Regarding protests, and especially if they will take place or not? The answer is that they will most certainly take place, but it is still the wrong time for any protests from the part of the opposition.
    The opposition is playing on taking more time; just time enough for the Mauritanian to see the real face of Aziz! The myth of the “President of the poor” is still living in the mind of a fraction of our society, and therefore it has to be proven wrong before taking any action.
    But when the time to act is right, then I am sure that every protester from the opposition side will be joined by ten others from the Aziz side.
    I can just imagine how strong the reaction will be from the be traded people, the poor once that Aziz lied to in their faces, and more catastrophically manipulated their opinion and broke their trust, not only in himself, but unfortunately in the very sense of the state of law, and democratic and civil society.
    Despite all of this we don’t have to be pessimist Mr Alle.
    Because the stand point of the opposition in Mauritania today is very honoring.
    Ould Vall, Ould Maolood, Ould Belkheir and Ahmed Daddah, all made it clear that no discussion will ever take place before the verification of the forged election results.
    I did previously predict that our opposition would stand for itself and its people, and I am happy to see that being realized today.
    The last one to join the rest of the opposition is Ould Daddah, but since Thursday he came out with clear message to Aziz.
    Now regarding any foreign support that Aziz may have enjoyed, there will be consequences!
    The support from complicit countries is solely a support to whom they believed could serve their interests……but after this strong and united front from our opposition, things are about to take another turn!
    The support from these countries could only continue if there is a minimum of support and stability in the Mauritania of Aziz! I think that it is needless to point out that there is none of it.
    The weight of the opposition and its pressuring strategy will soon be felt from the side of the international community, let alone how bothering for Aziz to see a front united primarily to put him out of the game.
    So mr Alle I am not worried and you should not be.
    Interesting though!!!!!!
    France said yesterday that Daddis in Guinea, should honor his promise, and not run for the coming elections!!!!!! The motive they said, they don’t see that as being in the interest of the country!!!!??????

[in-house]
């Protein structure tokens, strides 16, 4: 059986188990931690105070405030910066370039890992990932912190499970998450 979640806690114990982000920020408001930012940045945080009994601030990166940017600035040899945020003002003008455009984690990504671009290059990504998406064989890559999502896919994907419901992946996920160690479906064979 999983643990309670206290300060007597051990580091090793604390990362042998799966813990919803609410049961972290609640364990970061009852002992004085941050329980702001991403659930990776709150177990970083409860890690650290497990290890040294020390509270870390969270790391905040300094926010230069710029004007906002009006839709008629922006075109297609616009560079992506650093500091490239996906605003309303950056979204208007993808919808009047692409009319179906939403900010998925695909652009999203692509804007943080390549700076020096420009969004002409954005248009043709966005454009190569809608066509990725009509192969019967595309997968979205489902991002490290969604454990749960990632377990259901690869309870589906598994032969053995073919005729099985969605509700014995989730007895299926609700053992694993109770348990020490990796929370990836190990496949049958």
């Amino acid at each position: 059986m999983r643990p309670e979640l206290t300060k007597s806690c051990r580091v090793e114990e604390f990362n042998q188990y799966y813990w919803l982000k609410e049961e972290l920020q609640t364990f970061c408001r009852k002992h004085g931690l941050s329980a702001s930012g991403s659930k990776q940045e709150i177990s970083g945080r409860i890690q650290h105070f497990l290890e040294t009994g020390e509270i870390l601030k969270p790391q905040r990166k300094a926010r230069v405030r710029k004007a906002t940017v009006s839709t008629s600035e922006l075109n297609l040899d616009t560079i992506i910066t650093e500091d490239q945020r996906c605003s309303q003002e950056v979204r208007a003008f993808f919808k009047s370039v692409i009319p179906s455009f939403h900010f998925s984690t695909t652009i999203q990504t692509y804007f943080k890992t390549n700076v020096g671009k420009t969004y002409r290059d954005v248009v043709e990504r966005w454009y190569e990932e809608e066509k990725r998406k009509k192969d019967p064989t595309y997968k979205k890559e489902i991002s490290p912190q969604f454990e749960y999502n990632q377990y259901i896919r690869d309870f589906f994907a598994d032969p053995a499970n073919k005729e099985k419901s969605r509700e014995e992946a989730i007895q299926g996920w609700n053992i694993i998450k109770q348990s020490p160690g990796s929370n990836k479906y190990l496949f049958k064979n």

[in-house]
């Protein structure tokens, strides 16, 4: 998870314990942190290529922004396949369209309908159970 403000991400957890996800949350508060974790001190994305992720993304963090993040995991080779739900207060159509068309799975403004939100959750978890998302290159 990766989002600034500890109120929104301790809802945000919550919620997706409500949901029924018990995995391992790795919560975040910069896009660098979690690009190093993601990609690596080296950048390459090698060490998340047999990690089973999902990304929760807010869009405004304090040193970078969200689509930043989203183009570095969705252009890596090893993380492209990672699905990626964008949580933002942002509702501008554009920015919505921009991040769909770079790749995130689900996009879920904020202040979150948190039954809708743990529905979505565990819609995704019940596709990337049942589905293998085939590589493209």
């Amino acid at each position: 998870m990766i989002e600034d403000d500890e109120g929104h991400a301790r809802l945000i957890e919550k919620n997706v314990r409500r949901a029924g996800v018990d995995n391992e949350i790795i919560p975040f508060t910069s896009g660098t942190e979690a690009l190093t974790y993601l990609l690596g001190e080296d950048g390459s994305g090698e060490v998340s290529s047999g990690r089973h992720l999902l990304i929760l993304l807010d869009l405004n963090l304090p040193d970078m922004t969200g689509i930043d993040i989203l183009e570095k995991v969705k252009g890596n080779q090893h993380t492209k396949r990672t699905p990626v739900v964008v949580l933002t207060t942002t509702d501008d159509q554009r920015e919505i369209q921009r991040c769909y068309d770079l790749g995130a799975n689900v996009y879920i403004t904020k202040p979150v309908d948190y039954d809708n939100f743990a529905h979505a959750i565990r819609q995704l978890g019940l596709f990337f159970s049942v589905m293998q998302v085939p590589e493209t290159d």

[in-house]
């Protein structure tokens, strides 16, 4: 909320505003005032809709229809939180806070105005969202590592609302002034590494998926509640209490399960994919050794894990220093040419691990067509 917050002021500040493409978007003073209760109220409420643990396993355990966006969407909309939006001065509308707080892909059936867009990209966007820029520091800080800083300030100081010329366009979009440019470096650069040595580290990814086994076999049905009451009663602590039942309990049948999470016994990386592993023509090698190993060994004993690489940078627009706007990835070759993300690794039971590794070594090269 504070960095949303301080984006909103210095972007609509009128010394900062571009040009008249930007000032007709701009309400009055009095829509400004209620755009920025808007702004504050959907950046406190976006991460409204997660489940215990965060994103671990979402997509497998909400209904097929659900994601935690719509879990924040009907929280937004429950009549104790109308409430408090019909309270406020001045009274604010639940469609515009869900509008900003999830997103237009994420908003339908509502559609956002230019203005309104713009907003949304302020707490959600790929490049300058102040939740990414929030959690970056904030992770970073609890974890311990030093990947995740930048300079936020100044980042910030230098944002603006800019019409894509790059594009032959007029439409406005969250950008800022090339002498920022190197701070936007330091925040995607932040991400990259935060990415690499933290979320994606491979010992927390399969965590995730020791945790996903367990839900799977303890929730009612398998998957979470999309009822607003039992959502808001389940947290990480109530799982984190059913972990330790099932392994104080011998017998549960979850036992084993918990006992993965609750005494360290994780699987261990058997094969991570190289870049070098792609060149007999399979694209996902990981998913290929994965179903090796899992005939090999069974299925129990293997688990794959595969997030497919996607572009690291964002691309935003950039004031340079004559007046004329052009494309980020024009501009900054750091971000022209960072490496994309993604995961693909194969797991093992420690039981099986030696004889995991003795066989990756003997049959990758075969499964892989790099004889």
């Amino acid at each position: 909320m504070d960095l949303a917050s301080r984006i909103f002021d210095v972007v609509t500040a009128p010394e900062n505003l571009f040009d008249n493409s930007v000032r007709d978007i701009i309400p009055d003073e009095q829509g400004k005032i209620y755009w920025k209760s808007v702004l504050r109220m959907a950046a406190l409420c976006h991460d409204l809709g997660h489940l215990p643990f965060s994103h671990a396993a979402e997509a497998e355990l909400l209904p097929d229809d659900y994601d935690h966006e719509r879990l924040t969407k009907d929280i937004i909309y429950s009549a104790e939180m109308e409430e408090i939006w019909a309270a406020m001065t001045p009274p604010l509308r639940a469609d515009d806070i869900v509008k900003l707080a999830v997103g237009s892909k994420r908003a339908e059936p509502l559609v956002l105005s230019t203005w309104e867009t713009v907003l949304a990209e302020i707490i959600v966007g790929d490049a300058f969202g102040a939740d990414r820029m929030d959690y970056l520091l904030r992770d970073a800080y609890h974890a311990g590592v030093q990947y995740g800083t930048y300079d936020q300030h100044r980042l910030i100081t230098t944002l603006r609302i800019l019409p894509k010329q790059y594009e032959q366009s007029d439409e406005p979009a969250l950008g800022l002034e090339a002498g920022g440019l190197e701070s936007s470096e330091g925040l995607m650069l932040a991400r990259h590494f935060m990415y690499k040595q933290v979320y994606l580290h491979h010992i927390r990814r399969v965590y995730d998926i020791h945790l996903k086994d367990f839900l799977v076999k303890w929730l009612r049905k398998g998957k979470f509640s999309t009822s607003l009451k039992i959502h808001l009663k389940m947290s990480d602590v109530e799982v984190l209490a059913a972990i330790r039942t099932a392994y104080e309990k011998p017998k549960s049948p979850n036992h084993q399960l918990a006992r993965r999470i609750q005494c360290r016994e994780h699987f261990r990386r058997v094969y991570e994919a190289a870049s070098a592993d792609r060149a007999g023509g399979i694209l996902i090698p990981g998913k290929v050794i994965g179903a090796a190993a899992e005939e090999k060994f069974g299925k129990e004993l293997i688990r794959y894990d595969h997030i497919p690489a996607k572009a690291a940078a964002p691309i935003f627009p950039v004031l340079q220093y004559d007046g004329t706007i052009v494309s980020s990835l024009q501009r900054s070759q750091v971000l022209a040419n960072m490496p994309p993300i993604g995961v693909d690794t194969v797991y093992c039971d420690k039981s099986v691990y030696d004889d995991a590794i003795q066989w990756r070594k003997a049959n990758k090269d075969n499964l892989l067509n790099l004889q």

Am I really hearing this statement from France!!? I just could not believe it!!
    Well this is to say that: We have realized that this theatrical play was not very popular in Mauritania!! Therefore we are not about to support another Aziz in Guinea.
    This also means that the lesson from forging results in Mauritania, and appointing an illiterate idiot in Mauritania is not a smart move, even though as I previously said that they were obliged to support him since his intention was to stay in power no matter what.
    I think that the new Francafrique de Sarkozy is being revised from his part. Simply because the Francafrique is not anymore French or English or chines…the new Africa is an Africa where hunger and deprivation prevails, and consequently the bound and alliances will only be formed based on common interests and not loyalty!
    Please note that major supporter to Aziz in Africa were Senegal and Libya, but the tandem ride seemed a bit difficult, and the balance is shaking.
    Now Khadafy announced himself out of the game, and not even a single penny was paid in support to the victims of the catastrophe in Mauritania.
    France and others will soon have to follow, because Aziz is showing day after day that his the wrong man, in the wrong place, at the wrong time…..

    Thanks Kal, Alle and Tidinit…..wish you a iid moubarak…

  7. Eid Moubarak to you too!

    But I think I’ll stick with my pessimism for the time being. The Mauritanian opposition leaders have shown before that they are ready to make deals to ensure their personal positions (under el-Tayaa for example). I think there’s a big chance they will do so again, or at least some of them — enough to render the rest of the opposition impotent.

    That is if the situation doesn’t continue to deteriorate seriously, and I suppose it could. I’m not sure that would be of any help to the opposition and Mauritanian democrats though. Both inside the regime and outside of the country people would be looking not primarily to democratic elections, but rather for a strongman to keep things straight, if Abdelaziz cannot — meaning another military man.